When I had my first, I did the same. I didn’t follow any type of routine, much less look at the clock to see how long he’s been awake.
The result? He felt cranky and overtired, which made it harder to put him to sleep. I couldn’t lay him down drowsy and awake—instead, I had to hold him in my arms, rock or feed him to sleep.
Turns out, babies can only stay awake for so long. And more importantly, they don’t “just fall asleep” when they feel tired. If they’re overstimulated, hungry, uncomfortable or tired, they have a hard time falling asleep.
I then began to be more conscious of how long my baby was awake. I learned that an hour and a half is about the most a newborn can stay awake. And I looked for sleep cues and didn’t hesitate to put my baby down for a nap, even he’d only been awake for 45 minutes or an hour.
And guess what—he began to sleep better. He was less cranky and overtired and instead seemed to welcome his next nap. When I had twins a few years later, I remembered this handy trick and avoided keeping them awake too long, making them easy sleepers from day one.
Sure, this isn’t always convenient, especially if you feel stuck at home, but it can make a huge difference with how easy it is to put your baby to sleep.
4. Track your baby’s feedings and diapers
Your doctor will likely ask a few questions about your baby’s progress:
- what types of bowel movements he’s had
- how often he pees
- how many ounces of milk or minutes he nurses
And if you breastfeed, you’ll want to track how many minutes he nurses and on which breast. If he’s bottle-fed, track how many ounces he drinks.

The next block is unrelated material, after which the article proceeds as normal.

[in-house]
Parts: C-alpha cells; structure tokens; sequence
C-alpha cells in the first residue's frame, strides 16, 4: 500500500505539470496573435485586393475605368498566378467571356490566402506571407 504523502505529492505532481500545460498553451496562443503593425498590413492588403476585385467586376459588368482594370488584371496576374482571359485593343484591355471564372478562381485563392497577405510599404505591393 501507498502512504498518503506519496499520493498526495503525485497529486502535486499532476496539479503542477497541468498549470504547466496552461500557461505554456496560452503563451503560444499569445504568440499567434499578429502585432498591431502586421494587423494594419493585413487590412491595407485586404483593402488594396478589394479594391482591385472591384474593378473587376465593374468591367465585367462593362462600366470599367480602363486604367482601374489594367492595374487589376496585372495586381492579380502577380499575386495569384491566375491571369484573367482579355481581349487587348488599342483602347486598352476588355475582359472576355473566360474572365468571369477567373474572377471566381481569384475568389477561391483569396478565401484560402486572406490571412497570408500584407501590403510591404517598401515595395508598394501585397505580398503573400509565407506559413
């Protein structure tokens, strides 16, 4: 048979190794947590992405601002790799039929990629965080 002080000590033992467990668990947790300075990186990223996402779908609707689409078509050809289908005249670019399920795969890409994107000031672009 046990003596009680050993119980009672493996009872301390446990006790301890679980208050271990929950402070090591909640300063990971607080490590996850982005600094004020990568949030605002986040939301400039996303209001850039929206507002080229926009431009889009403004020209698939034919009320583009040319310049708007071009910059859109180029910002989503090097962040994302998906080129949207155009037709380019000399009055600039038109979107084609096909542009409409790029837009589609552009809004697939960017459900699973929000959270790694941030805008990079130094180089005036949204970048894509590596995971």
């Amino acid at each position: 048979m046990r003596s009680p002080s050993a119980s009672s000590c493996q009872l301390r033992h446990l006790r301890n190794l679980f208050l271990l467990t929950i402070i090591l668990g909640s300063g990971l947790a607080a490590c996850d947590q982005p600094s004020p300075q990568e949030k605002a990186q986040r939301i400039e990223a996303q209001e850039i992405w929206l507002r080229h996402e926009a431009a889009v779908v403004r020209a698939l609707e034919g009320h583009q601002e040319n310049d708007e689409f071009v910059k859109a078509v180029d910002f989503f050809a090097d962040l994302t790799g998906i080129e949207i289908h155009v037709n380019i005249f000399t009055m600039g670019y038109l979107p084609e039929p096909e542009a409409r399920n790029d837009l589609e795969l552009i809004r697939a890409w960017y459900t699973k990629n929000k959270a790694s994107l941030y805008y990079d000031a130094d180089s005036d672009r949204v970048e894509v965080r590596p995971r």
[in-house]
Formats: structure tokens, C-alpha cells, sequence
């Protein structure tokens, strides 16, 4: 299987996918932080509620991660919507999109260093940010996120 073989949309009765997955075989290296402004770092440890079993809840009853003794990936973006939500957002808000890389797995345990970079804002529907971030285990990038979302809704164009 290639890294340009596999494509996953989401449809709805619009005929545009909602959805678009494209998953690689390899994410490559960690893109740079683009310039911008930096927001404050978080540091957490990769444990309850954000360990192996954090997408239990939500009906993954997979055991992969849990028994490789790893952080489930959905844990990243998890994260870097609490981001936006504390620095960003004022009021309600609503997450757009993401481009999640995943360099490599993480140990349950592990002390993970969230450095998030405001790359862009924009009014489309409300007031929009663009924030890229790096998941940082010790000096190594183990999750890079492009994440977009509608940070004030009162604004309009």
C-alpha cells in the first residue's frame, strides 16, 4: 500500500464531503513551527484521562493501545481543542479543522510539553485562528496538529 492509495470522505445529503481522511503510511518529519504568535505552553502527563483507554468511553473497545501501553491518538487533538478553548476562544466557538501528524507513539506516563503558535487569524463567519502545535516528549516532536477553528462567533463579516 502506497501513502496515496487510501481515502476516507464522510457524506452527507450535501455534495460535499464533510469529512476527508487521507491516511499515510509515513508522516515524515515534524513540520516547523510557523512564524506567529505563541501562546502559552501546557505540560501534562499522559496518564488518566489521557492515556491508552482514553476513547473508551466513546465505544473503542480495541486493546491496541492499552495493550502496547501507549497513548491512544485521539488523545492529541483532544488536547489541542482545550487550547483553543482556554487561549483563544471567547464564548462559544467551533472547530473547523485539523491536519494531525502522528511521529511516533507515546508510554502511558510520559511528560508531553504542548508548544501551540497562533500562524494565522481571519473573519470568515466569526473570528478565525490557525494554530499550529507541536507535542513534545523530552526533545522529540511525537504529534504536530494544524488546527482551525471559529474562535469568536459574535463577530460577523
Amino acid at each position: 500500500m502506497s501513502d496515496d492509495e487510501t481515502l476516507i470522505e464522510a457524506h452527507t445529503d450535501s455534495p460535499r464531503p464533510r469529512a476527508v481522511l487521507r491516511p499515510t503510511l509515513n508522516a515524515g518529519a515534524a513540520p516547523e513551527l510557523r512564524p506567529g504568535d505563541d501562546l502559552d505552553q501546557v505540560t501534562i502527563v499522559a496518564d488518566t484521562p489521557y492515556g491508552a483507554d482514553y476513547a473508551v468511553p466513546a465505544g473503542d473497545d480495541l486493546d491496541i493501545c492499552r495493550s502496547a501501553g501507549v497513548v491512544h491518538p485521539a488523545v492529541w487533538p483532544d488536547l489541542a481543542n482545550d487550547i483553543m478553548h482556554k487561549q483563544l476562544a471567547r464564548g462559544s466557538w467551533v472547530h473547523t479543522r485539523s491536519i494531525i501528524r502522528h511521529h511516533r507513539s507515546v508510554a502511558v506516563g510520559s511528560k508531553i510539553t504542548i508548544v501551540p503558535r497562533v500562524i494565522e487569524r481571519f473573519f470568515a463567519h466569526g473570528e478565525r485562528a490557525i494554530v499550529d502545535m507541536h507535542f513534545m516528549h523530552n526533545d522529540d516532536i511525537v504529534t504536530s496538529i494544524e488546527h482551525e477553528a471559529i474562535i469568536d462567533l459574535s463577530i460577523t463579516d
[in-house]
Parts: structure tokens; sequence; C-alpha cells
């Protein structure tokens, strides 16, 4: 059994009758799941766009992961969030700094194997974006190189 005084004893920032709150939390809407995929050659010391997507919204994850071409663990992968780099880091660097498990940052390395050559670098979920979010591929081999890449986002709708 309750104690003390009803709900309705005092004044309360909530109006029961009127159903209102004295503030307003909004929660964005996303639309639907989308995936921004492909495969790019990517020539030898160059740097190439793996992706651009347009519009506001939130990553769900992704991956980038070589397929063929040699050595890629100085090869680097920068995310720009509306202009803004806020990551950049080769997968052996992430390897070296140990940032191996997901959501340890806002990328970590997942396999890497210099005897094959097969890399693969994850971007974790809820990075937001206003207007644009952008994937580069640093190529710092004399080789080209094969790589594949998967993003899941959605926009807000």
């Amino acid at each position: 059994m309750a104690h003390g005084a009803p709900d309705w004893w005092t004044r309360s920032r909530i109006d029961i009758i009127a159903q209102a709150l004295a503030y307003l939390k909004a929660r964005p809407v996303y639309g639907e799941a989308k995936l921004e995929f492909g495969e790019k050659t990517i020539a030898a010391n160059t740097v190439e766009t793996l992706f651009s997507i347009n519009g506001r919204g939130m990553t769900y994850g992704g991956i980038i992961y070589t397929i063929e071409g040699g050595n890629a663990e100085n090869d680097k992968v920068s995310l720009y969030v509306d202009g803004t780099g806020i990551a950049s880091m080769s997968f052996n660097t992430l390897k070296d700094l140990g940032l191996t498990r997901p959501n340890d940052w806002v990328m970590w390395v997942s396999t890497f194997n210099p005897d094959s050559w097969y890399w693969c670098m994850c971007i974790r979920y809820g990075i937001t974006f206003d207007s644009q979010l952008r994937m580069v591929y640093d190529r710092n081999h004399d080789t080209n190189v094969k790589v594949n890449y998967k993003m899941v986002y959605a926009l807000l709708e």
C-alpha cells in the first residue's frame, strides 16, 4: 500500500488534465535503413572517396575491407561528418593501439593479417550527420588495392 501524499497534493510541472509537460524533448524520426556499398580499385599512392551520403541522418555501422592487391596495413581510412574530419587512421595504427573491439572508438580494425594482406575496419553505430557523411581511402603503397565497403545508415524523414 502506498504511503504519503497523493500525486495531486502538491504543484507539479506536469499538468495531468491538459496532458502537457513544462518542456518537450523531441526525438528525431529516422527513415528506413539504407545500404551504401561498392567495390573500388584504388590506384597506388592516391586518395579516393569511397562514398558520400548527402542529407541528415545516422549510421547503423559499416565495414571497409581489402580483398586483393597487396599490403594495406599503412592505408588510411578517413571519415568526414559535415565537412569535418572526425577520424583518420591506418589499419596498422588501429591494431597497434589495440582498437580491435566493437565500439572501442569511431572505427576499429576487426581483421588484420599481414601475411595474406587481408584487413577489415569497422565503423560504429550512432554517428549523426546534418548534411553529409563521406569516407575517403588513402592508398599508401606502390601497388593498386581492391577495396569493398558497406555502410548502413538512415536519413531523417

For accurate answers, record your baby’s feedings so you don’t have to pull the information from memory.
Track your baby’s diapers as well, including, the kind of poop he had, such as color, texture, and how often he peed or pooped. Not exactly enticing, but necessary.
5. Feed your baby after he/she wakes up
It didn’t take long for me to see that my baby would fall asleep with nursing. I even prided myself for being the only who could put him to sleep—I had “mama’s touch,” I assumed.
Trouble is, he’d only fall asleep through nursing (or rocking). Nap times became horrendous—I’d spend several minutes rocking him to sleep only for him to wake up the minute I laid him down.
This also made nap times short. Forget about two-hour naps—each time he stirred, he wouldn’t know how to put himself back to sleep. I’d either resort to rocking or nursing him all over again, making both of us miserable and sleep deprived.
Then I read Tracy Hogg’s E-A-S-Y technique (eat/awake/sleep/you). Rather than feeding your baby to sleep, you’d feed him after he woke up. At first, I was doubtful. This was, after all, one of the ways I could put him to sleep. But when I saw how much he relied on external sleep aids to fall asleep, I knew I had to try a different way.
I then changed my routine. Rather than feeding my baby to sleep, I fed him after he woke up, which allowed him to try to fall asleep on his own. He stopped tying nursing with sleeping and instead expected to eat when he woke up.
Here’s how it works:
- Feed your baby (eat) after he wakes up (awake) so he’ll have energy for her awake time.
- After your baby has been awake a while, put him to sleep drowsy but awake (sleep). He can explore different ways to put himself to sleep, such as sucking on his thumb or rocking his head side to side.
- Once he’s asleep, you can tend to yourself (you) and repeat the cycle.